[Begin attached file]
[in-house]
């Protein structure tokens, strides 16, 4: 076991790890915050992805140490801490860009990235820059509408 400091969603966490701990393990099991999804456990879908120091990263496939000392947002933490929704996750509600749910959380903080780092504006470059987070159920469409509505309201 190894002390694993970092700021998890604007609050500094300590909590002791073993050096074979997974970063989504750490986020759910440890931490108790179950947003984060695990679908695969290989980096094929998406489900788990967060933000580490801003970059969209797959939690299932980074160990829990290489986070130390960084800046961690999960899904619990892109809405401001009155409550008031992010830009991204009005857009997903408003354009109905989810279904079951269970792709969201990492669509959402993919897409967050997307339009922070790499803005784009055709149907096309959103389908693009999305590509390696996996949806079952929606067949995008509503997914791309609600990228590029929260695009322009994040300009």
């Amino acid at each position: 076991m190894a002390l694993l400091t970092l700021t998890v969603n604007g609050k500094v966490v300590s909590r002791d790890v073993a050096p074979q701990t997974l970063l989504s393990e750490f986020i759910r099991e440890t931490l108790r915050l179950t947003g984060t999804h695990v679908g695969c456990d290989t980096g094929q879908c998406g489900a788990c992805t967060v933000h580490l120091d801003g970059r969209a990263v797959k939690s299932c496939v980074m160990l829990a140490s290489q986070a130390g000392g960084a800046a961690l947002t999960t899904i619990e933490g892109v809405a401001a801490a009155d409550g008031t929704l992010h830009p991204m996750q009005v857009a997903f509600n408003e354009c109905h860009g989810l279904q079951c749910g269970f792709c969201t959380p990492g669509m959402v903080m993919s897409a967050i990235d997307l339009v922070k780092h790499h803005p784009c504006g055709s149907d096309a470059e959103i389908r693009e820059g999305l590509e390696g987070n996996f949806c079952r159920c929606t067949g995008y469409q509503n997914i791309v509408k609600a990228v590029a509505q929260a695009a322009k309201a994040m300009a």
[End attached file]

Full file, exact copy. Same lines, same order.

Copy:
[in-house]
């Protein structure tokens, strides 16, 4: 076991790890915050992805140490801490860009990235820059509408 400091969603966490701990393990099991999804456990879908120091990263496939000392947002933490929704996750509600749910959380903080780092504006470059987070159920469409509505309201 190894002390694993970092700021998890604007609050500094300590909590002791073993050096074979997974970063989504750490986020759910440890931490108790179950947003984060695990679908695969290989980096094929998406489900788990967060933000580490801003970059969209797959939690299932980074160990829990290489986070130390960084800046961690999960899904619990892109809405401001009155409550008031992010830009991204009005857009997903408003354009109905989810279904079951269970792709969201990492669509959402993919897409967050997307339009922070790499803005784009055709149907096309959103389908693009999305590509390696996996949806079952929606067949995008509503997914791309609600990228590029929260695009322009994040300009």
């Amino acid at each position: 076991m190894a002390l694993l400091t970092l700021t998890v969603n604007g609050k500094v966490v300590s909590r002791d790890v073993a050096p074979q701990t997974l970063l989504s393990e750490f986020i759910r099991e440890t931490l108790r915050l179950t947003g984060t999804h695990v679908g695969c456990d290989t980096g094929q879908c998406g489900a788990c992805t967060v933000h580490l120091d801003g970059r969209a990263v797959k939690s299932c496939v980074m160990l829990a140490s290489q986070a130390g000392g960084a800046a961690l947002t999960t899904i619990e933490g892109v809405a401001a801490a009155d409550g008031t929704l992010h830009p991204m996750q009005v857009a997903f509600n408003e354009c109905h860009g989810l279904q079951c749910g269970f792709c969201t959380p990492g669509m959402v903080m993919s897409a967050i990235d997307l339009v922070k780092h790499h803005p784009c504006g055709s149907d096309a470059e959103i389908r693009e820059g999305l590509e390696g987070n996996f949806c079952r159920c929606t067949g995008y469409q509503n997914i791309v509408k609600a990228v590029a509505q929260a695009a322009k309201a994040m300009a």